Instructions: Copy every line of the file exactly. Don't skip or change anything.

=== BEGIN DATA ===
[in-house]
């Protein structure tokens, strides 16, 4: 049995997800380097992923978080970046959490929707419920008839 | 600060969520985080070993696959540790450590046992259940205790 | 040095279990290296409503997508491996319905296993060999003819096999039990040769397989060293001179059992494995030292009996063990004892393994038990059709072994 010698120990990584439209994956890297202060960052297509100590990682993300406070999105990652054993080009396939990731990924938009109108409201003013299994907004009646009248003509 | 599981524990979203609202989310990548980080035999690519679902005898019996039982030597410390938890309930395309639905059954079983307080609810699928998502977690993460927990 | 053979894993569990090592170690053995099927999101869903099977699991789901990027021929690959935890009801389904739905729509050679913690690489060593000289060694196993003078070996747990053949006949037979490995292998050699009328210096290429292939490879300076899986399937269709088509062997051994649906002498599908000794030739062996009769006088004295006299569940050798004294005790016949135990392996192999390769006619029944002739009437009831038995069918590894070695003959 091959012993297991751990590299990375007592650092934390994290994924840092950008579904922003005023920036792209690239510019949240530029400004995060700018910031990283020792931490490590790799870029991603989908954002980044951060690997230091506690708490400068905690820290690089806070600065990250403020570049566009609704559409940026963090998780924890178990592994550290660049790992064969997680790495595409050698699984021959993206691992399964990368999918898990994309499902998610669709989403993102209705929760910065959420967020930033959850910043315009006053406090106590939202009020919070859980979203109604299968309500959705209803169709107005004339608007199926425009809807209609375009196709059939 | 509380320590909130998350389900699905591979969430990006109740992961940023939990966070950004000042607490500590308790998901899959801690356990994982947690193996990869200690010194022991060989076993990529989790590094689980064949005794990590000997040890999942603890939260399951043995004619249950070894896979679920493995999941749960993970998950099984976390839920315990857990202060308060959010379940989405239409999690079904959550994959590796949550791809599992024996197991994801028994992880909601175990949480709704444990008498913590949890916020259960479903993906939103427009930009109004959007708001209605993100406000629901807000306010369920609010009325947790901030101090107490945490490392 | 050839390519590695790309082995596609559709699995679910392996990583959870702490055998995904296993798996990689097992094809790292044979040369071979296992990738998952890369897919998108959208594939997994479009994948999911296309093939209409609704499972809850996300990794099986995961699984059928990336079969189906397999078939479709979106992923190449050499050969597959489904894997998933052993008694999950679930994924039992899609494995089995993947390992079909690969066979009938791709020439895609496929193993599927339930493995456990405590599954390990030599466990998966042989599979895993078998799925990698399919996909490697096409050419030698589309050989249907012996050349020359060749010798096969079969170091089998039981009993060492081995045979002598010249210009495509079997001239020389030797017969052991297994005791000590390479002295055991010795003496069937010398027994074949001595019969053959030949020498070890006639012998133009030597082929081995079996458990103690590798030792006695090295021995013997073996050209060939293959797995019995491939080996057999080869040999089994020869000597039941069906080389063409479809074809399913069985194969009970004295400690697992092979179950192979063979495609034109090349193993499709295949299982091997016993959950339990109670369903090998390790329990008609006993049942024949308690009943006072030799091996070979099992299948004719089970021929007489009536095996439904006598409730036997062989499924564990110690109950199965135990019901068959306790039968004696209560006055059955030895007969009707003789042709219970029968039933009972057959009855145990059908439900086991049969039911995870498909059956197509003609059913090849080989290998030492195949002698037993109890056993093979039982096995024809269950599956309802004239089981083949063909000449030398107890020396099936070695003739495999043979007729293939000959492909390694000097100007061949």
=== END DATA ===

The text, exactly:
[in-house]
């Protein structure tokens, strides 16, 4: 049995997800380097992923978080970046959490929707419920008839 | 600060969520985080070993696959540790450590046992259940205790 | 040095279990290296409503997508491996319905296993060999003819096999039990040769397989060293001179059992494995030292009996063990004892393994038990059709072994 010698120990990584439209994956890297202060960052297509100590990682993300406070999105990652054993080009396939990731990924938009109108409201003013299994907004009646009248003509 | 599981524990979203609202989310990548980080035999690519679902005898019996039982030597410390938890309930395309639905059954079983307080609810699928998502977690993460927990 | 053979894993569990090592170690053995099927999101869903099977699991789901990027021929690959935890009801389904739905729509050679913690690489060593000289060694196993003078070996747990053949006949037979490995292998050699009328210096290429292939490879300076899986399937269709088509062997051994649906002498599908000794030739062996009769006088004295006299569940050798004294005790016949135990392996192999390769006619029944002739009437009831038995069918590894070695003959 091959012993297991751990590299990375007592650092934390994290994924840092950008579904922003005023920036792209690239510019949240530029400004995060700018910031990283020792931490490590790799870029991603989908954002980044951060690997230091506690708490400068905690820290690089806070600065990250403020570049566009609704559409940026963090998780924890178990592994550290660049790992064969997680790495595409050698699984021959993206691992399964990368999918898990994309499902998610669709989403993102209705929760910065959420967020930033959850910043315009006053406090106590939202009020919070859980979203109604299968309500959705209803169709107005004339608007199926425009809807209609375009196709059939 | 509380320590909130998350389900699905591979969430990006109740992961940023939990966070950004000042607490500590308790998901899959801690356990994982947690193996990869200690010194022991060989076993990529989790590094689980064949005794990590000997040890999942603890939260399951043995004619249950070894896979679920493995999941749960993970998950099984976390839920315990857990202060308060959010379940989405239409999690079904959550994959590796949550791809599992024996197991994801028994992880909601175990949480709704444990008498913590949890916020259960479903993906939103427009930009109004959007708001209605993100406000629901807000306010369920609010009325947790901030101090107490945490490392 | 050839390519590695790309082995596609559709699995679910392996990583959870702490055998995904296993798996990689097992094809790292044979040369071979296992990738998952890369897919998108959208594939997994479009994948999911296309093939209409609704499972809850996300990794099986995961699984059928990336079969189906397999078939479709979106992923190449050499050969597959489904894997998933052993008694999950679930994924039992899609494995089995993947390992079909690969066979009938791709020439895609496929193993599927339930493995456990405590599954390990030599466990998966042989599979895993078998799925990698399919996909490697096409050419030698589309050989249907012996050349020359060749010798096969079969170091089998039981009993060492081995045979002598010249210009495509079997001239020389030797017969052991297994005791000590390479002295055991010795003496069937010398027994074949001595019969053959030949020498070890006639012998133009030597082929081995079996458990103690590798030792006695090295021995013997073996050209060939293959797995019995491939080996057999080869040999089994020869000597039941069906080389063409479809074809399913069985194969009970004295400690697992092979179950192979063979495609034109090349193993499709295949299982091997016993959950339990109670369903090998390790329990008609006993049942024949308690009943006072030799091996070979099992299948004719089970021929007489009536095996439904006598409730036997062989499924564990110690109950199965135990019901068959306790039968004696209560006055059955030895007969009707003789042709219970029968039933009972057959009855145990059908439900086991049969039911995870498909059956197509003609059913090849080989290998030492195949002698037993109890056993093979039982096995024809269950599956309802004239089981083949063909000449030398107890020396099936070695003739495999043979007729293939000959492909390694000097100007061949």